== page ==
- The Khalji ruler marched to Chittor and vanquished Ratansen. But he did not manage to win Padmini as she along with other Rajput women committed Jauhar by consigning themselves to the flames.
How do the Rajput’s view?
- Padmavati’s story is sacrosanct among the Rajputs who consider her the ideal wife and woman and within her is vested their legacy of bravery and virtue.
- Further, this narrative of their past is something that has been learned through oral transmission from one generation to another and local folk tales that have given it a sacred legitimacy.
Ever since the protests against Bhansali’s film broke out, an issue of constant debate is to what extent the legend of Padmavati historically authentic and to what extent is she a product of fiction.
- As the Supreme Court observed in S. Rangarajan vs. Jagjivan Ram, a mere threat to public order cannot be a ground to suppress freedom of expression.
What needs to be done?
- The incident has bought to light the growing sense of pride in one’s culture and history. This is the moment to be proud off. But what needs to be looked into is the fact that Public emotions should not overrule Laws which are established for social harmony.
- In the name of Freedom of expression there should not be a twist in the plot as certain characters are revered by people at large and this draws to conclusion that Article 19(1) (a) is not absolute but has reasonable restrictions. we need to ensure that films do not spread ideas that sow the seeds of treason or divisiveness among people
- At the same time mob frenzy cannot become a tool to serve justice violating freedom of expression and to practice profession of will. This is a dangerous trend and cannot be permitted if we value the core principles of democracy.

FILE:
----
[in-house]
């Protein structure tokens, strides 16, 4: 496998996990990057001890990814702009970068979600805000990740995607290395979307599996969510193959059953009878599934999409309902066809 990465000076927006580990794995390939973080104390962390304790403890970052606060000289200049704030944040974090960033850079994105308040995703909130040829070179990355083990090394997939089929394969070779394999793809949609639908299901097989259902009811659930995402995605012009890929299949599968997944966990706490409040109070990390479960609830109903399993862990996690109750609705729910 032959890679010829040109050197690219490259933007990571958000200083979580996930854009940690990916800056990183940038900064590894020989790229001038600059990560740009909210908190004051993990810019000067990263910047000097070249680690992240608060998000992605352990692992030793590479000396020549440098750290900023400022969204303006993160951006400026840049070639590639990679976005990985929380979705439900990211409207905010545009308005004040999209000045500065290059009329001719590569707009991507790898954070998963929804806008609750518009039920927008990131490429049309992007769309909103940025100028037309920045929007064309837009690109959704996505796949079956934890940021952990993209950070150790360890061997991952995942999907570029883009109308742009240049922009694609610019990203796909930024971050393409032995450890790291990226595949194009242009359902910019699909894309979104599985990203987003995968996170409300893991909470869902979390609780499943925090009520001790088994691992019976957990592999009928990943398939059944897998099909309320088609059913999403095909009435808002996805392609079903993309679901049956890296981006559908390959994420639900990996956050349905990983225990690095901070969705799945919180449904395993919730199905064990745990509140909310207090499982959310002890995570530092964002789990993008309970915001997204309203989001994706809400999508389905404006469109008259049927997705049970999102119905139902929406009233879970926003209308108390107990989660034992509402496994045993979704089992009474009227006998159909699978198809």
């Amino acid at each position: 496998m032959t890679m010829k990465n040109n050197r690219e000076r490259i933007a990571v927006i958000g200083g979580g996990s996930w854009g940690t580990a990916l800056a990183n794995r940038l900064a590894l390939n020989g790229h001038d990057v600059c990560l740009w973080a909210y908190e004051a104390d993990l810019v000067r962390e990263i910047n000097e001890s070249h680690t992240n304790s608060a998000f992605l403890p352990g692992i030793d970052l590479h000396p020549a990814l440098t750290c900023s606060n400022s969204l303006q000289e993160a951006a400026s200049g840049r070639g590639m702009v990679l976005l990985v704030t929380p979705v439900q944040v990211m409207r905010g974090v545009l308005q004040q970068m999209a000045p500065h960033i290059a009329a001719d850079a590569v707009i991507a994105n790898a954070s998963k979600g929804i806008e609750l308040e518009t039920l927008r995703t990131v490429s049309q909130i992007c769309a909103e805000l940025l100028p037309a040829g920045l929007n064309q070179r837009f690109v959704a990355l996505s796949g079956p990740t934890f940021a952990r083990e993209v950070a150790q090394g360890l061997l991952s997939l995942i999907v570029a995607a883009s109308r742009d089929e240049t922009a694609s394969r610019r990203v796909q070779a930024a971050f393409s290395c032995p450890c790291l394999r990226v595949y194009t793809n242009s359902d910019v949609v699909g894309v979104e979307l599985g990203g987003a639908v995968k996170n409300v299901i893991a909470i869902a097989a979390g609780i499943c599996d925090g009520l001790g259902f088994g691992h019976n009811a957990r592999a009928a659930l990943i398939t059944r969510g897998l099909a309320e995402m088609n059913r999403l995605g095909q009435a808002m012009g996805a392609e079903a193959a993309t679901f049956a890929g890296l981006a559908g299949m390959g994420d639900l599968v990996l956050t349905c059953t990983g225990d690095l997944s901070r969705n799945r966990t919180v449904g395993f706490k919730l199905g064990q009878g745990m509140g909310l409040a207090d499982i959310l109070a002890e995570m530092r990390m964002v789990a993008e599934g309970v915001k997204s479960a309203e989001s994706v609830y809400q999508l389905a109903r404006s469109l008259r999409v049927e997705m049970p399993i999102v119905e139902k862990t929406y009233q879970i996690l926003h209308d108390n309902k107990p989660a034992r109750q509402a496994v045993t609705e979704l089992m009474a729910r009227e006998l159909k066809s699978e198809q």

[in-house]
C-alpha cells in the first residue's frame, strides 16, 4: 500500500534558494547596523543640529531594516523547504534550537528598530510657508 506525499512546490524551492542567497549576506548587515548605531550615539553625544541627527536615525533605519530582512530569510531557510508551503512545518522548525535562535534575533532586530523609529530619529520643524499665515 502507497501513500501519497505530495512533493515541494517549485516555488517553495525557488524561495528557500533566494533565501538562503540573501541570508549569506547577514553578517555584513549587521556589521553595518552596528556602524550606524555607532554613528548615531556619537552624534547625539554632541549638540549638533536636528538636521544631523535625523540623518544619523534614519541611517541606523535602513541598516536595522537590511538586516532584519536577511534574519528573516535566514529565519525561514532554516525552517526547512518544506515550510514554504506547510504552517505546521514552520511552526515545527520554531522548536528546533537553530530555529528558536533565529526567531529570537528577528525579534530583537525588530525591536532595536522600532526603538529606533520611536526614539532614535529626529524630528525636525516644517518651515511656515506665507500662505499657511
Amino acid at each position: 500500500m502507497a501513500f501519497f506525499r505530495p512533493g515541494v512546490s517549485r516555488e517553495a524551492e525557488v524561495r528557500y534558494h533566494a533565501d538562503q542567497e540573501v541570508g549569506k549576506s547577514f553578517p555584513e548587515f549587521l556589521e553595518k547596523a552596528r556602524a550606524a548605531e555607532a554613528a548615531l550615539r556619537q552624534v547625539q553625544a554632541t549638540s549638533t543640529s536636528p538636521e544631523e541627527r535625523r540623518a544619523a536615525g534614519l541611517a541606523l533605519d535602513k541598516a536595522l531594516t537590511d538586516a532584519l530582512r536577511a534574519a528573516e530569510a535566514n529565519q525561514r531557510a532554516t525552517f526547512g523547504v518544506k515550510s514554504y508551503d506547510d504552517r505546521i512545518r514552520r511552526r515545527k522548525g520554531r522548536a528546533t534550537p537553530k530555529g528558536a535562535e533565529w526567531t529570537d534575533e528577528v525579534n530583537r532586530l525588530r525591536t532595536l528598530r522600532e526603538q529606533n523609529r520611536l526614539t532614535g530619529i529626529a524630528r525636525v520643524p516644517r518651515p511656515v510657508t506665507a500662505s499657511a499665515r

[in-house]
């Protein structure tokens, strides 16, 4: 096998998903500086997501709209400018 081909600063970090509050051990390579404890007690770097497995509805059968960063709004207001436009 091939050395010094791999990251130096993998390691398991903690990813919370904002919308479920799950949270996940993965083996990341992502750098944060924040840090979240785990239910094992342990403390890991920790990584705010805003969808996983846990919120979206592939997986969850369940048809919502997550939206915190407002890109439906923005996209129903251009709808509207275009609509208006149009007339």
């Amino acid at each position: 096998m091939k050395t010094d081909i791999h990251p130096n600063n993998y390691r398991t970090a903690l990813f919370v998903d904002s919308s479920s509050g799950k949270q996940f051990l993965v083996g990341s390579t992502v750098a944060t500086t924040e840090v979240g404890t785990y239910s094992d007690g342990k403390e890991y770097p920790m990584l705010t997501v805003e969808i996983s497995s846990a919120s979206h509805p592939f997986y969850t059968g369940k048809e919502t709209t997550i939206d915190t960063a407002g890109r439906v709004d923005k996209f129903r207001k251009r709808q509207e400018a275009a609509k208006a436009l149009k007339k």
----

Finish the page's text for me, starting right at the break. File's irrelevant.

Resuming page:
- Not forget that there is no provision for banning a film in the certification rules.
- So this needs political will and administrative acumen to prevent such issues from reoccurring and CBFC needs to set a benchmark in addressing sentiments as well as freewill.
Freedom of Navigation
- Security and freedom of navigation will be in the heart of India-ASEAN cooperation in the twenty-first century
- The leaders agreed on establishing a joint mechanism to ensure safety and freedom of navigation in the maritime domain.
- The statement on the maritime mechanism is significant as it is the first time that India has taken up forming of a special maritime mechanism with all the ASEAN heads of states at a single summit.
- Maritime security and freedom of navigation featured prominently in the ‘Delhi Declaration’
- The declaration indicated at common concern regarding the South China Sea and reaffirmed the “importance of maintaining and promoting peace, stability, maritime safety and security, freedom of navigation and overflight in the region, and other lawful uses of the seas and unimpeded lawful maritime commerce.”
- The maritime domain has been in the centre of India’s Act East diplomacy which aims to firm up India’s position in the ASEAN and Asia Pacific region.
Delhi Declaration of the ASEAN-India Commemorative Summit:
25th Anniversary of ASEAN-India Dialogue Relations under the theme of “Shared Values, Common Destiny”
- REAFFIRMING our commitment to guide ASEAN-India Dialogue Relations by the principles, purposes, shared values and norms enshrined in the Charter of the United Nations
- NOTING the cross-cultural exchanges and civilisational linkages between Southeast Asia and India over several millennia as a strong foundation for cooperation